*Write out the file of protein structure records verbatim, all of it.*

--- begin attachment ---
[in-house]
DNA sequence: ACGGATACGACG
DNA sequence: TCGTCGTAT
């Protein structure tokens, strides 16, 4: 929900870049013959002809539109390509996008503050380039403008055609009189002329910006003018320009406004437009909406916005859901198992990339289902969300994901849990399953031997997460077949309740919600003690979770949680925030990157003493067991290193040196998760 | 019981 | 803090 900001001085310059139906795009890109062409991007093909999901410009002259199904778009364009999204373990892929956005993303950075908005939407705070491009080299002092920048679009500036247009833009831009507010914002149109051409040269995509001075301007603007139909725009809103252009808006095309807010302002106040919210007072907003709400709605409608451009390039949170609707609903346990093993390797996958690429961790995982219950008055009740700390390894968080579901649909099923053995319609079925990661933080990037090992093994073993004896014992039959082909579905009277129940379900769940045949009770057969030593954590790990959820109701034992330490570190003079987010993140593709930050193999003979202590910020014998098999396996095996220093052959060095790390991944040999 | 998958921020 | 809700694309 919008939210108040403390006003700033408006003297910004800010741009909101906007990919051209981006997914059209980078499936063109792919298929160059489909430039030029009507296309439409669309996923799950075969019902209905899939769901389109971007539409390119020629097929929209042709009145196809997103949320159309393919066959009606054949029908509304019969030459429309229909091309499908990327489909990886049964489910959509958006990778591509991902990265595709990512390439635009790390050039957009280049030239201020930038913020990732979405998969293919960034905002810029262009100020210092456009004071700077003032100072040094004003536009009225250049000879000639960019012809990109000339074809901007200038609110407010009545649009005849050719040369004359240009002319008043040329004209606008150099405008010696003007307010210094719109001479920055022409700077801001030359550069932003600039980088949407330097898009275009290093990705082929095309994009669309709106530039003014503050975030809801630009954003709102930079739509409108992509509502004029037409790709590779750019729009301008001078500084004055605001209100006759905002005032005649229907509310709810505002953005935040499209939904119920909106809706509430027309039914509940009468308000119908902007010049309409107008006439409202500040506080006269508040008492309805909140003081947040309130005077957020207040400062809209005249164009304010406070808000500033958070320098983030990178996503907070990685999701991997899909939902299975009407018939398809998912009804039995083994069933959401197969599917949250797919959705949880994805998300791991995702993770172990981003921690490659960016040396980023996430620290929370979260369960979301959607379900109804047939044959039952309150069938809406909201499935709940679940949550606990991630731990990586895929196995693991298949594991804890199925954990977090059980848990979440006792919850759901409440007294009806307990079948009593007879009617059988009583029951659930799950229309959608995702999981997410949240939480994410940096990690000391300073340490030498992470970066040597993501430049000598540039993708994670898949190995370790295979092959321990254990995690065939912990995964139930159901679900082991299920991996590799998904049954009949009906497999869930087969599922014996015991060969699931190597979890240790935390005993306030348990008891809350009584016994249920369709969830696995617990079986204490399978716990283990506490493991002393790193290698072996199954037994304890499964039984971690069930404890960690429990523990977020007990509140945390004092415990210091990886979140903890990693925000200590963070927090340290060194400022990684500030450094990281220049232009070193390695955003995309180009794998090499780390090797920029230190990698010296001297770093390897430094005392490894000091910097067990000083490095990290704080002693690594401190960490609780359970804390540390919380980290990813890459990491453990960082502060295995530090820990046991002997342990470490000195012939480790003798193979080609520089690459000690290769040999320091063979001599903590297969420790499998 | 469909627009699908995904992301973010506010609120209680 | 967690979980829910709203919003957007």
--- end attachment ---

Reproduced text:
[in-house]
DNA sequence: ACGGATACGACG
DNA sequence: TCGTCGTAT
């Protein structure tokens, strides 16, 4: 929900870049013959002809539109390509996008503050380039403008055609009189002329910006003018320009406004437009909406916005859901198992990339289902969300994901849990399953031997997460077949309740919600003690979770949680925030990157003493067991290193040196998760 | 019981 | 803090 900001001085310059139906795009890109062409991007093909999901410009002259199904778009364009999204373990892929956005993303950075908005939407705070491009080299002092920048679009500036247009833009831009507010914002149109051409040269995509001075301007603007139909725009809103252009808006095309807010302002106040919210007072907003709400709605409608451009390039949170609707609903346990093993390797996958690429961790995982219950008055009740700390390894968080579901649909099923053995319609079925990661933080990037090992093994073993004896014992039959082909579905009277129940379900769940045949009770057969030593954590790990959820109701034992330490570190003079987010993140593709930050193999003979202590910020014998098999396996095996220093052959060095790390991944040999 | 998958921020 | 809700694309 919008939210108040403390006003700033408006003297910004800010741009909101906007990919051209981006997914059209980078499936063109792919298929160059489909430039030029009507296309439409669309996923799950075969019902209905899939769901389109971007539409390119020629097929929209042709009145196809997103949320159309393919066959009606054949029908509304019969030459429309229909091309499908990327489909990886049964489910959509958006990778591509991902990265595709990512390439635009790390050039957009280049030239201020930038913020990732979405998969293919960034905002810029262009100020210092456009004071700077003032100072040094004003536009009225250049000879000639960019012809990109000339074809901007200038609110407010009545649009005849050719040369004359240009002319008043040329004209606008150099405008010696003007307010210094719109001479920055022409700077801001030359550069932003600039980088949407330097898009275009290093990705082929095309994009669309709106530039003014503050975030809801630009954003709102930079739509409108992509509502004029037409790709590779750019729009301008001078500084004055605001209100006759905002005032005649229907509310709810505002953005935040499209939904119920909106809706509430027309039914509940009468308000119908902007010049309409107008006439409202500040506080006269508040008492309805909140003081947040309130005077957020207040400062809209005249164009304010406070808000500033958070320098983030990178996503907070990685999701991997899909939902299975009407018939398809998912009804039995083994069933959401197969599917949250797919959705949880994805998300791991995702993770172990981003921690490659960016040396980023996430620290929370979260369960979301959607379900109804047939044959039952309150069938809406909201499935709940679940949550606990991630731990990586895929196995693991298949594991804890199925954990977090059980848990979440006792919850759901409440007294009806307990079948009593007879009617059988009583029951659930799950229309959608995702999981997410949240939480994410940096990690000391300073340490030498992470970066040597993501430049000598540039993708994670898949190995370790295979092959321990254990995690065939912990995964139930159901679900082991299920991996590799998904049954009949009906497999869930087969599922014996015991060969699931190597979890240790935390005993306030348990008891809350009584016994249920369709969830696995617990079986204490399978716990283990506490493991002393790193290698072996199954037994304890499964039984971690069930404890960690429990523990977020007990509140945390004092415990210091990886979140903890990693925000200590963070927090340290060194400022990684500030450094990281220049232009070193390695955003995309180009794998090499780390090797920029230190990698010296001297770093390897430094005392490894000091910097067990000083490095990290704080002693690594401190960490609780359970804390540390919380980290990813890459990491453990960082502060295995530090820990046991002997342990470490000195012939480790003798193979080609520089690459000690290769040999320091063979001599903590297969420790499998 | 469909627009699908995904992301973010506010609120209680 | 967690979980829910709203919003957007």